Nearly one in five teachers has yet to be evaluated.

The teacher ratings are based, in part, on student test scores and are required by a 2011 law. This is the third year Florida has released statewide data.

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Florida School Boards Group Wants To Change How Tests Are Used

The statewide group representing Florida’s 67 county school boards says the state should not use testing results for any other purpose other than measuring that student’s progress at the time he or she took the test. Florida School Boards Association members say the resolution is intended more for the public — which has been leading the anti-testing charge — than for lawmakers.

In a two-page resolution, the Florida School Boards Association also urged lawmakers to delay the consequences associated with new state tests until 2017. In the meantime, the group stated, local districts should be allowed to determine when students are promoted, when they graduate and how teachers are evaluated — some of the tasks that, under state mandate, are largely dictated by student test scores.

“There is a groundswell of support for these types of issues,” Collier County School Board member Roy Terry said during a discussion on the document. “We need to get moving on it while we do have the support.”

Read more at: www.tampabay.com

Anti-Testing Groups Help Students Opt Out Of Florida Standardized Assessments

The Florida Standards Assessment replaces the FCAT. Students will take the test online.

Pearson K-12 Technology/flickr

The Florida Standards Assessment replaces the FCAT. Students will take the test online.

“Opt Out” groups are pushing back against what they say is too much standardized testing in Florida. The tests are changing as the state transitions to Florida Standards - an offshoot of the Common Core standards being implemented around the country.

Two-dozen groups have been formed at the district level to help parents learn the procedure for opting their students out of the tests.

By following a specific procedure (which may vary depending on the district), the student’s test is invalidated. The result is that the student doesn’t fail, school grades and teacher pay aren’t impacted, and the district is forced to find an alternative means of assessing what the student has learned.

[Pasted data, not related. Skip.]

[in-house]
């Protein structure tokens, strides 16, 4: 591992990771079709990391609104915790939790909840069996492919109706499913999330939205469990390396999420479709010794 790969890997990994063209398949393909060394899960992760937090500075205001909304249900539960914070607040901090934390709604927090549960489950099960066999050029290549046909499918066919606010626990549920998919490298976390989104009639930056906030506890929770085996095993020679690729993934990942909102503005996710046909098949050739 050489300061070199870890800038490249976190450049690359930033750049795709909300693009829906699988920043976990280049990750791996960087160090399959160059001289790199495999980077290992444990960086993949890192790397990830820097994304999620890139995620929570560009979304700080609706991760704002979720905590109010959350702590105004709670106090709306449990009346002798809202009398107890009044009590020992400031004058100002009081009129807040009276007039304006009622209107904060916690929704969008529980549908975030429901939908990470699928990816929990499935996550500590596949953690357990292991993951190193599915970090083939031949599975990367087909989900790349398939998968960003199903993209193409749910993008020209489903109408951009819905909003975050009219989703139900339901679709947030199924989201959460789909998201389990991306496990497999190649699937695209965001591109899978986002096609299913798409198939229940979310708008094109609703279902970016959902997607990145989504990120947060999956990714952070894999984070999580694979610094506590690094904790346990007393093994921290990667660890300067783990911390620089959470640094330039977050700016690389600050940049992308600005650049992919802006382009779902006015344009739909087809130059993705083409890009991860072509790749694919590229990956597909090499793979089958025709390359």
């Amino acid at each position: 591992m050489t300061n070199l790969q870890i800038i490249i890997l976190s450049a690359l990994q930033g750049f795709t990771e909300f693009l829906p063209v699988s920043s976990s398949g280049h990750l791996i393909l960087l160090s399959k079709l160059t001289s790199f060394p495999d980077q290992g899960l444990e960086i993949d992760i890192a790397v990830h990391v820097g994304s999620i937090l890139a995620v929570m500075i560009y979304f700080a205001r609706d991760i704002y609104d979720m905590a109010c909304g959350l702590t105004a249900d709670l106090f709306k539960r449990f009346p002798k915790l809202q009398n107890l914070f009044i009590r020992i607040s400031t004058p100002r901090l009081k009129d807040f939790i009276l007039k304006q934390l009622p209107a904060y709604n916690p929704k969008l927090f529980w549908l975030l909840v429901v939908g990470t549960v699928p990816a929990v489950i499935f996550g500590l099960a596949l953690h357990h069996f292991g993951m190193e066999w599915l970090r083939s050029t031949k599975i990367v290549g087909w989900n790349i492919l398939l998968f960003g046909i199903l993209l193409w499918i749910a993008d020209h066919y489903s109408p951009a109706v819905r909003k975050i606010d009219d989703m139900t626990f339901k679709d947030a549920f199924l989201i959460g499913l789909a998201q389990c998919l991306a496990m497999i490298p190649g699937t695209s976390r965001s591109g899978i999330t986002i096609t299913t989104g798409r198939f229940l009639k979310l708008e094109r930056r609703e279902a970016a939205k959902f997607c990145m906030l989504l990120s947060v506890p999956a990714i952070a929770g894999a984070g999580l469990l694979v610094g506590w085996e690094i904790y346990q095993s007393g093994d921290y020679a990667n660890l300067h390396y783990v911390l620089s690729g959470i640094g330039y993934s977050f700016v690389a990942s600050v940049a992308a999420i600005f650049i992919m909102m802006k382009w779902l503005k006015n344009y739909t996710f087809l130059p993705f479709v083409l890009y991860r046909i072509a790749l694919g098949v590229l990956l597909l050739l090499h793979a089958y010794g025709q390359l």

Cindy Hamilton, co-founder of Opt Out Orlando, talked with StateImpact Florida’s Gina Jordan about why she wants an end to so much testing and what she’d like to see happen instead.

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What Florida’s New Reading Exam Means For Your Third Grader

Third graders who earn the lowest score on Florida's new statewide reading test this school year, are still at risk of repeating third grade.

OSDE / Flickr

Third graders who earn the lowest score on Florida's new statewide reading test this school year, are still at risk of repeating third grade.

We’ve been answering audience questions about Florida’s new statewide test, the Florida Standards Assessments.

A parent asked us on Facebook: “Please find out for us parents of third graders, who face mandatory retention if they fail the new reading assessment this spring, how the state plans to deal with them. Will they return to 3rd grade after the cut scores are determined in Winter 2015?”

The bottom line: third graders can still be held back next year if they score the equivalent of a 1, out of 5, on the reading test. But those students are still eligible to to advance to fourth grade through one of state’s exemptions, including a portfolio or passing an alternative exam.

Florida students will begin taking the Florida Standards Assessments beginning in early March, with testing running on and off through mid-May. But the State Board of Education isn’t expected to set final targets — known as cut scores — until Winter 2015.